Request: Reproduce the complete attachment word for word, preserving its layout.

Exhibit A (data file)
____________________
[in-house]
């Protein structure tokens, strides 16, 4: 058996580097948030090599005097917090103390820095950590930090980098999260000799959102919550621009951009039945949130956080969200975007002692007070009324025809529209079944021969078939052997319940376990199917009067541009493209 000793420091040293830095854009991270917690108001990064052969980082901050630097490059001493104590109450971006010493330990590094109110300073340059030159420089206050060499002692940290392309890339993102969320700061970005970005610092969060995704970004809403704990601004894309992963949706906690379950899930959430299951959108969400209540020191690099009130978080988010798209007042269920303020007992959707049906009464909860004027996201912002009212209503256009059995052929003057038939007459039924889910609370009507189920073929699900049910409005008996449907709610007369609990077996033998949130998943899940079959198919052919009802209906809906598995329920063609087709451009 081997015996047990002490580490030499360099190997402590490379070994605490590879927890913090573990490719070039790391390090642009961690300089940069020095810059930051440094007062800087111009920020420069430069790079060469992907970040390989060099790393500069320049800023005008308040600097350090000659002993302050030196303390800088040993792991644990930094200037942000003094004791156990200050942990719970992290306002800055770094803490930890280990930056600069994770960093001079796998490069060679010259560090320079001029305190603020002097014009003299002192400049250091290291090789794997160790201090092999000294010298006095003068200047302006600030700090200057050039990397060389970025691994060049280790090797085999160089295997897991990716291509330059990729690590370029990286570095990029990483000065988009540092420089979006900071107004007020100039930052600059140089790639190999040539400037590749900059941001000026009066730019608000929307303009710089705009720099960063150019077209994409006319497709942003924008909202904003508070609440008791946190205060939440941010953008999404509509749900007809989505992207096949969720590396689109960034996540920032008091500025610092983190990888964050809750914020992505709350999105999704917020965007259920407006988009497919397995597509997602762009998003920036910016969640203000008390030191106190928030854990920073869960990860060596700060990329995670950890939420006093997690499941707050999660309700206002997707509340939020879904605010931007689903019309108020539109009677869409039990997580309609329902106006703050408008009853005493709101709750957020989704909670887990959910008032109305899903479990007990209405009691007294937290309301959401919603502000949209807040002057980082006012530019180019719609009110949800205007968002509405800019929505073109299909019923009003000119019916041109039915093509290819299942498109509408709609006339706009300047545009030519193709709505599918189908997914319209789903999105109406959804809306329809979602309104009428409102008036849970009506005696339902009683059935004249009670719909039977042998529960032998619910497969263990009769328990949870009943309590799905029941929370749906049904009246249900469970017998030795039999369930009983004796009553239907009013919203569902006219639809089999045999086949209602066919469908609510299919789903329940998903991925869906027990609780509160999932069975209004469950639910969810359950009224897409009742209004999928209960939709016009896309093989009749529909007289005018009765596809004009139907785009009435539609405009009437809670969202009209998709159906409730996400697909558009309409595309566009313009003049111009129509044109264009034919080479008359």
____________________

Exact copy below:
[in-house]
């Protein structure tokens, strides 16, 4: 058996580097948030090599005097917090103390820095950590930090980098999260000799959102919550621009951009039945949130956080969200975007002692007070009324025809529209079944021969078939052997319940376990199917009067541009493209 000793420091040293830095854009991270917690108001990064052969980082901050630097490059001493104590109450971006010493330990590094109110300073340059030159420089206050060499002692940290392309890339993102969320700061970005970005610092969060995704970004809403704990601004894309992963949706906690379950899930959430299951959108969400209540020191690099009130978080988010798209007042269920303020007992959707049906009464909860004027996201912002009212209503256009059995052929003057038939007459039924889910609370009507189920073929699900049910409005008996449907709610007369609990077996033998949130998943899940079959198919052919009802209906809906598995329920063609087709451009 081997015996047990002490580490030499360099190997402590490379070994605490590879927890913090573990490719070039790391390090642009961690300089940069020095810059930051440094007062800087111009920020420069430069790079060469992907970040390989060099790393500069320049800023005008308040600097350090000659002993302050030196303390800088040993792991644990930094200037942000003094004791156990200050942990719970992290306002800055770094803490930890280990930056600069994770960093001079796998490069060679010259560090320079001029305190603020002097014009003299002192400049250091290291090789794997160790201090092999000294010298006095003068200047302006600030700090200057050039990397060389970025691994060049280790090797085999160089295997897991990716291509330059990729690590370029990286570095990029990483000065988009540092420089979006900071107004007020100039930052600059140089790639190999040539400037590749900059941001000026009066730019608000929307303009710089705009720099960063150019077209994409006319497709942003924008909202904003508070609440008791946190205060939440941010953008999404509509749900007809989505992207096949969720590396689109960034996540920032008091500025610092983190990888964050809750914020992505709350999105999704917020965007259920407006988009497919397995597509997602762009998003920036910016969640203000008390030191106190928030854990920073869960990860060596700060990329995670950890939420006093997690499941707050999660309700206002997707509340939020879904605010931007689903019309108020539109009677869409039990997580309609329902106006703050408008009853005493709101709750957020989704909670887990959910008032109305899903479990007990209405009691007294937290309301959401919603502000949209807040002057980082006012530019180019719609009110949800205007968002509405800019929505073109299909019923009003000119019916041109039915093509290819299942498109509408709609006339706009300047545009030519193709709505599918189908997914319209789903999105109406959804809306329809979602309104009428409102008036849970009506005696339902009683059935004249009670719909039977042998529960032998619910497969263990009769328990949870009943309590799905029941929370749906049904009246249900469970017998030795039999369930009983004796009553239907009013919203569902006219639809089999045999086949209602066919469908609510299919789903329940998903991925869906027990609780509160999932069975209004469950639910969810359950009224897409009742209004999928209960939709016009896309093989009749529909007289005018009765596809004009139907785009009435539609405009009437809670969202009209998709159906409730996400697909558009309409595309566009313009003049111009129509044109264009034919080479008359």